A number of organisations have provided in-kind support. TEDxExeter is being hosted by the Exeter Northcott Theatre, which plays a vital role in the artistic life of Exeter and the heart of Devon. The Magdalen Chapter, a contemporary hotel within the historic walls of the former West of England Eye Hospital, is providing accommodation for our speakers. Colourburn is supporting the filming of the talks, as they did in 2012. The agency also provides services in branding, events, installations, PR and social media. Benjamin J Borley is providing the photography. He is based in the south west, but his photography and films are exhibited world-wide. Luscombe Drinks have been making beautiful drinks since 1975, and are providing the refreshments in the afternoon. And finally, Websites Ahoy! provides websites for small businesses and community groups, and designed, developed and is continuing to maintain this website.

But that’s not quite the end of it. We’re also really grateful for the support of our Friends.

TEDxExeter is a not-for-profit initiative. All speakers and entertainers take part on a no-fee basis and the TEDxExeter team give their time voluntarily. We very much want to make TEDxExeter accessible to a wide cross section of our community. We couldn’t do this without you all!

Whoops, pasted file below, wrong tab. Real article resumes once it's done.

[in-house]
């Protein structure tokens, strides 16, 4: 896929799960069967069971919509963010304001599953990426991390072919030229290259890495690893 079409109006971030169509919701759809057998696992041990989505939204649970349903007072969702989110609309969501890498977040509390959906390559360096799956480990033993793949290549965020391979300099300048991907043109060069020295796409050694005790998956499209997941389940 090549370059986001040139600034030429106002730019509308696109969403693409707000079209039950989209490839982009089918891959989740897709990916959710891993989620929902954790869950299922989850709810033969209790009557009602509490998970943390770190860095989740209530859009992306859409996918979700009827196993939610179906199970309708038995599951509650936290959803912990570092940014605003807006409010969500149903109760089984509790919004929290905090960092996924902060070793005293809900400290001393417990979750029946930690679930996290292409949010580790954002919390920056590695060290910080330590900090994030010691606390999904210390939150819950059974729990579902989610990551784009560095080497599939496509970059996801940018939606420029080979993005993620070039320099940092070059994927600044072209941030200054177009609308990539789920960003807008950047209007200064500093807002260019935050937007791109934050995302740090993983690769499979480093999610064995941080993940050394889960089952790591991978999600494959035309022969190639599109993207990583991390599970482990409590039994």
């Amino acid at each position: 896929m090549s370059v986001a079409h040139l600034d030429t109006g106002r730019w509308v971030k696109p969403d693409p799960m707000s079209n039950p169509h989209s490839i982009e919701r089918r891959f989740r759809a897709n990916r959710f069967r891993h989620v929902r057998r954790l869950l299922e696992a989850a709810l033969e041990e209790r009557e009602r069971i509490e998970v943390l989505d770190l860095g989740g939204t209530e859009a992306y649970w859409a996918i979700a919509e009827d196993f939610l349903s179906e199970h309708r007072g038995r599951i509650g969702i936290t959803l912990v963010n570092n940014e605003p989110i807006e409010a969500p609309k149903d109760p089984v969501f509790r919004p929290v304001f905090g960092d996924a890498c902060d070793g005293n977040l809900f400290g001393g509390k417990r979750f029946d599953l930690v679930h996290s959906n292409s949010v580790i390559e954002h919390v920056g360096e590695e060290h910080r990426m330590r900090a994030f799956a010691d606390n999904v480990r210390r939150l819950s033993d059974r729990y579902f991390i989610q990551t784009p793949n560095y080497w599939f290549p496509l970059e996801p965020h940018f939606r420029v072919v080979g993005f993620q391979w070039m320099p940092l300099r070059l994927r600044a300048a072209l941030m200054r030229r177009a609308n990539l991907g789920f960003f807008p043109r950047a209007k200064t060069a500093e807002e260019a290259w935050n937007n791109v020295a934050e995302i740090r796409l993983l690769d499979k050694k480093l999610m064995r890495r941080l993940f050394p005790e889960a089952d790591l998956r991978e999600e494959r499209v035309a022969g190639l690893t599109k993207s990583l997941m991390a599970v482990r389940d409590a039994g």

Please visit our Sponsors 2013 page for more information, or the organisations’ websites to show your support. If you are interested in supporting TEDxExeter, you can find out more in our sponsorship pack.


Living the Questions: What if?

In 2013, the BBC is looking into the buygenericvaltrexonline future in key areas of science, politics, education and our personal life, asking What if?

Today, to mark International Women’s Day, Dee Dee Myers asks What if women ruled the world?

As a huge and growing body of research and experience makes clear, empowering women makes things better. Not perfect. But better.

Business is more profitable. Governments are more representative. Families are stronger, and communities are healthier. There is buy ventolin online nz less violence – and more peace, stability and sustainability.


Some more questions from the Beeb:

  • What if you could design a city?
  • What if we could stay young forever?
  • What if chicken conquers the world?